No Single, Quick Fix for Ad Blocking, 4A's Panel Says. But There Are Fixes
While there may be no quick industry fix for ad-blocking, which threatens the main source of revenue and business for media and advertisers, the closing panel at the 4As Transformation conference took a stab at understanding the root cause of the issue and how adland should be responding.
Part of the problem is acknowledging that more than one facet of the industry is responsible for creating a bad experience for the user, according to Jeff Burkett, senior director of product strategy for The Washington Post. "We found that people were accidentally clicking on ads, and that was frustrating to them," he said. "The perspective from agencies at that time was that it was mostly the publishers' problem -- publishers were at fault for ad blocking. I can opine that that's absolutely false. What we're also seeing is that we were being forced by the agency, in order to get them to buy, to serve obtrusive formats that we as a publisher would prefer not to."
Now, he said, ad blocking is giving publishers like The Washington Post an excuse to say no because advertisers and buyers care about reaching those users.
"When you talk to the publisher, they say they have no choice," said Vegard Johnsen, product manager of sustainable advertising at Google. "The advertiser says, they shouldn't put so many ads on the page."
Is there a quick fix? No. But one of the key steps the entire industry needs to take is making better mobile content before users can more easily block mobile ads in two to three years, he said. For now, it's still more difficult to block ads on mobile devices. "[Users] are not happier about their [ad] experiences on mobile," he said. "They're less happy there. They just don't have the option yet. We have an opportunity to make sure there is no need for ad blockers on mobile."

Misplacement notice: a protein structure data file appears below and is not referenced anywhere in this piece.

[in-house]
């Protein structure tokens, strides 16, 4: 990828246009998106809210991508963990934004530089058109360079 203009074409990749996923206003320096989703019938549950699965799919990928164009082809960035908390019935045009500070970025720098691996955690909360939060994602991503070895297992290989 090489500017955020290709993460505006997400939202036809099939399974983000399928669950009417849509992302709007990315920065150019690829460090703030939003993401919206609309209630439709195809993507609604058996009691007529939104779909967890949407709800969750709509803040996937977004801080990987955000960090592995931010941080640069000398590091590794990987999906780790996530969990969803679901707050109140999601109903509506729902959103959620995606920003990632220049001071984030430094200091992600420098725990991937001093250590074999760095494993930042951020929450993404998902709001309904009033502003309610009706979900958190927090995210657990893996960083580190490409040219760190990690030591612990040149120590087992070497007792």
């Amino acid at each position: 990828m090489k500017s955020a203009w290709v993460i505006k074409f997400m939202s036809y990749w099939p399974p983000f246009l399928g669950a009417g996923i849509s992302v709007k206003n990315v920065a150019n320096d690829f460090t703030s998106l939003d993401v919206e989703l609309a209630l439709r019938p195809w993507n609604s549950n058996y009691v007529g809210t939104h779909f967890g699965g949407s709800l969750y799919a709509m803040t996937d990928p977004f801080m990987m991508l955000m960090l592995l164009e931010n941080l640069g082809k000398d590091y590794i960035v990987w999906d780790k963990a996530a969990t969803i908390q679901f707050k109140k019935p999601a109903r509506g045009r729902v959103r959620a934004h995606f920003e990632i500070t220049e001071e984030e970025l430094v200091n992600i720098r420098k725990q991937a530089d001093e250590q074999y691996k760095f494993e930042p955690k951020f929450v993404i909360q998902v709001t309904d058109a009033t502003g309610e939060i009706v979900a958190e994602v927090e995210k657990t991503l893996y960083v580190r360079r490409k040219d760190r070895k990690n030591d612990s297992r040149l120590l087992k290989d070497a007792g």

There are about 200 million people throughout the world blocking ads on desktop browsers, said Jim Hirshfield, senior VP of sales and general manager of America for PageFair, a company that helps publishers serve lightweight ads when their original ads are blocked. In the U.S., about 16% of users are blocking ads on desktop, and more in countries such as Germany and Greece, he said. And about 2% of users are blocking ads on mobile devices.
"Mobile has been hyped up in the media, but the real problem is on desktop," Mr. Hirshfield said. "Publishers monetize better on desktop."
They also emphasize volume, which may be part of the problem, explained Ernie Cormier, chief product officer of AOL Platforms. "What's driving the kind of ad saturation and crappy experience is the fact that publishers are not making much money off advertising," he said. "They try to make it up with volume."
In response to the larger issue, AOL is experimenting with new high-production, interactive ad formats that are less obtrusive, Mr. Cormier said. "We need to improve the experience of targeting so advertisers pay more on a CPM basis than they do today."
This is only one approach of many around which the industry needs to rally, Mr. Cormier added. "No industry is necessarily good at coordinating multi-faceted programs across sub-ecosystems," he said, using the example of a campaign from the mid-90s that for years tried to educate the public on how pirating content affects the lives of those involved in the creation of the content. "If we don't do that, there's a serious crisis around idea of how we fund creative content," he said. While it's not a solution for the ad industry, it's still the kind of step that's necessary as part of a broader program.
"We're talking about making less money in the short-term?" asked moderator and Horizon Chief Digital Officer Donnie Williams.
"The market will tell us whether it's less or more," said Mr. Cormier.
A new way of thinking about effectiveness is another necessary step, the panelists agreed. Mobile, static display ads that are not rich media had longer retensions in the consumer's mind, said Mr. Hirshfield, referring to a study by a Swedish newspaper. "They were more effective and [users] clicked on more. Less is more in the right circumstances." Those users include users with ad blockers, he said.